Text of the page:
Harshal Mendhe, Swapnil Milind Inkane, Tanaya Choudhary

Exploring the Consequences of Natural and Man-made Humanitarian Emergencies on Human Health

[Year:2023] [Month:July-September] [Volume:6] [Number:3] [Pages:5] [Pages No:54 - 58]

Keywords: Disasters, Humanitarian emergencies, Women

   DOI: 10.5005/jp-journals-10082-03196  |  Open Access |  How to cite  | 


Introduction: The natural disaster tends to affect the lives of millions of people, and there is a great risk for the outbreak of different infectious diseases. The objective of the current review was to explore the consequences of natural and man-made humanitarian emergencies, and the role of monitoring systems in dealing with the problem better. Methods: We performed a detailed search on the PubMed and Google Scholar search engines. In addition, we also screened the World Health Organization website and United Nations Population Fund website. Keywords used in the search include humanitarian emergencies in the title alone only. A total of 13 research articles and 10 documents and case studies were selected as they were in alignment with the current review. Results: It is of utmost importance that measures are taken by the governments of the affected nation as well as the destination nations or other stakeholders to safeguard the rights of refugee women and assist them in leading a peaceful life. Conclusion: To conclude, there is a great need to scale up the sexual and reproductive healthcare services in the hurricane-affected regions and improve the quality of life of the vulnerable women and girls. There is an extensive need to strengthen and expand the range of services to enable survivors of slavery to effectively deal with their past experiences and health-related ailments.



Swapnil Inkane, Prithvi Brahmanand Petkar

School Dropouts among Adolescent Girls and Violence against Women: Strategies for Their Containment

[Year:2023] [Month:July-September] [Volume:6] [Number:3] [Pages:6] [Pages No:59 - 64]

Keywords: Adolescent girls, Child marriage, School dropouts, Violence against women

   DOI: 10.5005/jp-journals-10082-03197  |  Open Access |  How to cite  |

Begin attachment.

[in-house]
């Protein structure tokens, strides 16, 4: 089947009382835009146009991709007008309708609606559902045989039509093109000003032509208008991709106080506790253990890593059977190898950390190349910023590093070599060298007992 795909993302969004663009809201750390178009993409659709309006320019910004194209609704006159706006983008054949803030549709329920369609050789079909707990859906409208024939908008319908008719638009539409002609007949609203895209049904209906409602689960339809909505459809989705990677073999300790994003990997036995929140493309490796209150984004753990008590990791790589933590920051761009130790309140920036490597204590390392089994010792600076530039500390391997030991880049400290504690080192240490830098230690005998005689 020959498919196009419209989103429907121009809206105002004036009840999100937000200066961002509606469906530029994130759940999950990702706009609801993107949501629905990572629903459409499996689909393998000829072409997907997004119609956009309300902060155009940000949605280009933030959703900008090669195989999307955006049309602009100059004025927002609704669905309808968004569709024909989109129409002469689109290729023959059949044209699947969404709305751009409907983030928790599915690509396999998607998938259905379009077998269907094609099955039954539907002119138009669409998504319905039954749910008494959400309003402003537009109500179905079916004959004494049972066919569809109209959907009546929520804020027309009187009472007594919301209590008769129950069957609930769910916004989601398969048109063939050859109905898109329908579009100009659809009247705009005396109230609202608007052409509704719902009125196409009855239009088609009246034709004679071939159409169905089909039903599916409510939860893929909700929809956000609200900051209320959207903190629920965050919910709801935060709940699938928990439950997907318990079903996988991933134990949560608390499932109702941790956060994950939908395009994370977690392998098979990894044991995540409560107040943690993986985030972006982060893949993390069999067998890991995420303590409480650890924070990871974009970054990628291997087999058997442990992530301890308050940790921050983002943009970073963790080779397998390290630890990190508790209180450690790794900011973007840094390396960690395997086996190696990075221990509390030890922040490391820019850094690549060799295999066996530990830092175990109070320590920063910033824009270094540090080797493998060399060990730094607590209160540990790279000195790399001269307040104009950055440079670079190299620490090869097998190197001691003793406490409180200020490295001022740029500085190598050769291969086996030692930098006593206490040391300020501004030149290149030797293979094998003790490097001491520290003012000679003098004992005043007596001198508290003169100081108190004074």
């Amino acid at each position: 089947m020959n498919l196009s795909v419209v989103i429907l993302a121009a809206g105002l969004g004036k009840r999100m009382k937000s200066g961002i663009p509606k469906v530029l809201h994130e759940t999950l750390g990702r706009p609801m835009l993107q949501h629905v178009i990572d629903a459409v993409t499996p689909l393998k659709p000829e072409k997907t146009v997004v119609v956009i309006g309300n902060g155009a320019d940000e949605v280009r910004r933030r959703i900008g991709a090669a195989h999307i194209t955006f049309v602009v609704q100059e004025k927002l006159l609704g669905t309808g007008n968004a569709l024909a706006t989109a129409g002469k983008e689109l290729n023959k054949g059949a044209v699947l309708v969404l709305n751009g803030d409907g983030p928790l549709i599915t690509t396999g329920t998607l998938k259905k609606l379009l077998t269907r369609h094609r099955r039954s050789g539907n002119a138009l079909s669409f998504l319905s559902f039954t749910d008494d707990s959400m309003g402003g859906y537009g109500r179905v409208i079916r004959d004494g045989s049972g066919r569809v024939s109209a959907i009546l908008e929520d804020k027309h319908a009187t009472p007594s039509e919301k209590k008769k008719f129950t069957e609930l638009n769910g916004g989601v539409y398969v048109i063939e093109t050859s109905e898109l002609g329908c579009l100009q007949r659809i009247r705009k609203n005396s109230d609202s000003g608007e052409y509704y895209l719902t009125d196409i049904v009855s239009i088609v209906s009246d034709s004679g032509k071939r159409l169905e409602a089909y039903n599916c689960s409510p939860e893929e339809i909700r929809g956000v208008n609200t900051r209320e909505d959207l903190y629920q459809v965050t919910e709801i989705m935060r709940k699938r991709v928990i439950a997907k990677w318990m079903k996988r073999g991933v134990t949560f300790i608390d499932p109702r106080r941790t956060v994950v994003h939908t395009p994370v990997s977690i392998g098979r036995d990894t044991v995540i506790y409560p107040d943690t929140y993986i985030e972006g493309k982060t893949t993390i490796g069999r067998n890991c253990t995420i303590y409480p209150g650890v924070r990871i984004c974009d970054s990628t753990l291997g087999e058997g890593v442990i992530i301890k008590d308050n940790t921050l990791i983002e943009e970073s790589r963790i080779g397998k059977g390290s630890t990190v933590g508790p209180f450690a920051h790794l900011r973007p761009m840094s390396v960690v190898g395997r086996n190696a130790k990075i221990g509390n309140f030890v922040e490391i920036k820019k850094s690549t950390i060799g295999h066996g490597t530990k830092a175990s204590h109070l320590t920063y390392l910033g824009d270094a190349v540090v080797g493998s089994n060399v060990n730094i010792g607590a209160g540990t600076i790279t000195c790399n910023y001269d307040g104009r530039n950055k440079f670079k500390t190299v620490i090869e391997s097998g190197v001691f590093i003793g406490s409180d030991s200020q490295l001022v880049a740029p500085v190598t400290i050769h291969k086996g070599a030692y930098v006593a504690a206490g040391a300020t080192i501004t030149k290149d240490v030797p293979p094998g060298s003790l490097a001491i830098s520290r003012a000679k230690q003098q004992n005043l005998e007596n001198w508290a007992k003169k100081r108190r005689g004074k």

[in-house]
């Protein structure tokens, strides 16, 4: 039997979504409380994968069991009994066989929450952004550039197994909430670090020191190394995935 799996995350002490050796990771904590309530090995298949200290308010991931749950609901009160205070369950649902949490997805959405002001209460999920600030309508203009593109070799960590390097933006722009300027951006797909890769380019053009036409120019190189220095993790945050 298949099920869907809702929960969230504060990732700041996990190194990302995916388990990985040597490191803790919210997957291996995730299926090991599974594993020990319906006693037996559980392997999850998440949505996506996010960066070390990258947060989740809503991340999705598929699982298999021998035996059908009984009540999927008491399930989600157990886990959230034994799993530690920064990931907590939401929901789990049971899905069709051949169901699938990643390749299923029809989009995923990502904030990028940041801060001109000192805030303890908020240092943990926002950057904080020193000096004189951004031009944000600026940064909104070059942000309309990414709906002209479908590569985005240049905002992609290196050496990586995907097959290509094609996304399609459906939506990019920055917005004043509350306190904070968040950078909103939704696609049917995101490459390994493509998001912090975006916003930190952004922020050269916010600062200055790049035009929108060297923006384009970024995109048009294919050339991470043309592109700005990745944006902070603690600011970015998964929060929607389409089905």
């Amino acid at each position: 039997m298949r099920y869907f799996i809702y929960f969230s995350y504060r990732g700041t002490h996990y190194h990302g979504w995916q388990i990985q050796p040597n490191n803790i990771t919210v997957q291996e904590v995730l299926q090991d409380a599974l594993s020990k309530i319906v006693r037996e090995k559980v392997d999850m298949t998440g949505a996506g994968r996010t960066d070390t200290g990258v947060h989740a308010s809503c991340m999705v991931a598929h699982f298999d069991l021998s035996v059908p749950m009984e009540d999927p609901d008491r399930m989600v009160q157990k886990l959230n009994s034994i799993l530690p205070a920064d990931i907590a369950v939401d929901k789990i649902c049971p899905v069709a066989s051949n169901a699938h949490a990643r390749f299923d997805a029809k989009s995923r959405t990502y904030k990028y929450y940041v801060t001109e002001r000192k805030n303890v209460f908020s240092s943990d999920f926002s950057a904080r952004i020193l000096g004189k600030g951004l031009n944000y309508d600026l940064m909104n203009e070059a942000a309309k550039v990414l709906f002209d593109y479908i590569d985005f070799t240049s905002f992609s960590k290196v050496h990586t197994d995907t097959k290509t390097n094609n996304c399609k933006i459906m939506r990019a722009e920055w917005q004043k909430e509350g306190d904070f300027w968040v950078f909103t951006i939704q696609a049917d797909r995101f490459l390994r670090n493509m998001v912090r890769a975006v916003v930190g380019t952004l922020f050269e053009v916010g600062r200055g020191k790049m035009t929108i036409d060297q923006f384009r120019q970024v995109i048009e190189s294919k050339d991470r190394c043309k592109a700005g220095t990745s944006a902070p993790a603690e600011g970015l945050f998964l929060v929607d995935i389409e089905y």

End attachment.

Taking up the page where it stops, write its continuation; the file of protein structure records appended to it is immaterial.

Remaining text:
Introduction: Adolescent girls are the future of human society and for a better future of mankind and the progress of the society, they must attend schools regardless of their origin. The objective of the present review is to explore the magnitude and reasons for school dropouts and violence against women, and then propose strategies for improving the existing scenario. Methods: We performed a detailed search on the PubMed and Google Scholar search engines. In addition, we also screened the World Health Organization website and United Nations Population Fund website. Keywords used in the search include adolescent girls, school dropouts, child marriage, and violence against women in the title alone only. A total of 20 research articles and 14 weblinks and reports were selected as they were in alignment with the current review. Results: It is the need of the hour to implement measures to simultaneously deal with both the challenges and ensure the holistic development of girls. As adolescents are the future of any nation, it is the need of the hour to deliver health care services in such a way that no adolescent is left behind and all of them can avail of timely health care. Living in a world in which women are free from violence is within reachable distance. It can easily be attained, once people start listening and health professionals can easily fulfill this role, provided they are empowered to act. There is an immense need to establish a comprehensive system to provide medical and psychological care to the survivors of sexual violence, and even extend rehabilitation and supportive care in communities through trained healthcare staff. Conclusion: To conclude, the extension of the right support to an adolescent girl is the ultimate approach to having a better future, not only for adolescent girls but also for their families and communities. As the humanitarian conflicts are not expected to be resolved in the near future, there is a great need to extend health care, support, and rehabilitation services to women and girls to enable them to lead a normal life.